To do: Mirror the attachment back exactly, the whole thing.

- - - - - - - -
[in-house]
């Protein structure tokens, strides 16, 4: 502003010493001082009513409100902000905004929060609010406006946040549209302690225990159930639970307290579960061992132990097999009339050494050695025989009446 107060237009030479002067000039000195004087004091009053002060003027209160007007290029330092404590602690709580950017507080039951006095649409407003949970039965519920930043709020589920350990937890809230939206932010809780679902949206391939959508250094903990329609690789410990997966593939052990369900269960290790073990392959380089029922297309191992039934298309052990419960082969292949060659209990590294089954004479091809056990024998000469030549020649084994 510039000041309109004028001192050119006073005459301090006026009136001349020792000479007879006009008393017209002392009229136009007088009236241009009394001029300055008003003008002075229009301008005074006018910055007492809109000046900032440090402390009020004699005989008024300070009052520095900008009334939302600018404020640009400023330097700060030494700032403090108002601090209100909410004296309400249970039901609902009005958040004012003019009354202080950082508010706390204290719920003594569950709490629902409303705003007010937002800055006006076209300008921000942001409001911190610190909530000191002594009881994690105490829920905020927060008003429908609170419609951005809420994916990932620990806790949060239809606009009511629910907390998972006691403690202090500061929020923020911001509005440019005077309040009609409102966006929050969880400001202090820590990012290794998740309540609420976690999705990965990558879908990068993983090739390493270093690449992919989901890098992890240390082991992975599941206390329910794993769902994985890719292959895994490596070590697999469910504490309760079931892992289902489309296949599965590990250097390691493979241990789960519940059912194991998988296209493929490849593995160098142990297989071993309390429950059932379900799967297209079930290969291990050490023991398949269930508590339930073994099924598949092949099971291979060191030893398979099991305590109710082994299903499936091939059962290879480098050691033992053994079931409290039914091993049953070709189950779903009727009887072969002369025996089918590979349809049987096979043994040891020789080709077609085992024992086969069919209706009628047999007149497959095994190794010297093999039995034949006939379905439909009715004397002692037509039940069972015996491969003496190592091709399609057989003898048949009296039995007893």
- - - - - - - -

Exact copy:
[in-house]
């Protein structure tokens, strides 16, 4: 502003010493001082009513409100902000905004929060609010406006946040549209302690225990159930639970307290579960061992132990097999009339050494050695025989009446 107060237009030479002067000039000195004087004091009053002060003027209160007007290029330092404590602690709580950017507080039951006095649409407003949970039965519920930043709020589920350990937890809230939206932010809780679902949206391939959508250094903990329609690789410990997966593939052990369900269960290790073990392959380089029922297309191992039934298309052990419960082969292949060659209990590294089954004479091809056990024998000469030549020649084994 510039000041309109004028001192050119006073005459301090006026009136001349020792000479007879006009008393017209002392009229136009007088009236241009009394001029300055008003003008002075229009301008005074006018910055007492809109000046900032440090402390009020004699005989008024300070009052520095900008009334939302600018404020640009400023330097700060030494700032403090108002601090209100909410004296309400249970039901609902009005958040004012003019009354202080950082508010706390204290719920003594569950709490629902409303705003007010937002800055006006076209300008921000942001409001911190610190909530000191002594009881994690105490829920905020927060008003429908609170419609951005809420994916990932620990806790949060239809606009009511629910907390998972006691403690202090500061929020923020911001509005440019005077309040009609409102966006929050969880400001202090820590990012290794998740309540609420976690999705990965990558879908990068993983090739390493270093690449992919989901890098992890240390082991992975599941206390329910794993769902994985890719292959895994490596070590697999469910504490309760079931892992289902489309296949599965590990250097390691493979241990789960519940059912194991998988296209493929490849593995160098142990297989071993309390429950059932379900799967297209079930290969291990050490023991398949269930508590339930073994099924598949092949099971291979060191030893398979099991305590109710082994299903499936091939059962290879480098050691033992053994079931409290039914091993049953070709189950779903009727009887072969002369025996089918590979349809049987096979043994040891020789080709077609085992024992086969069919209706009628047999007149497959095994190794010297093999039995034949006939379905439909009715004397002692037509039940069972015996491969003496190592091709399609057989003898048949009296039995007893």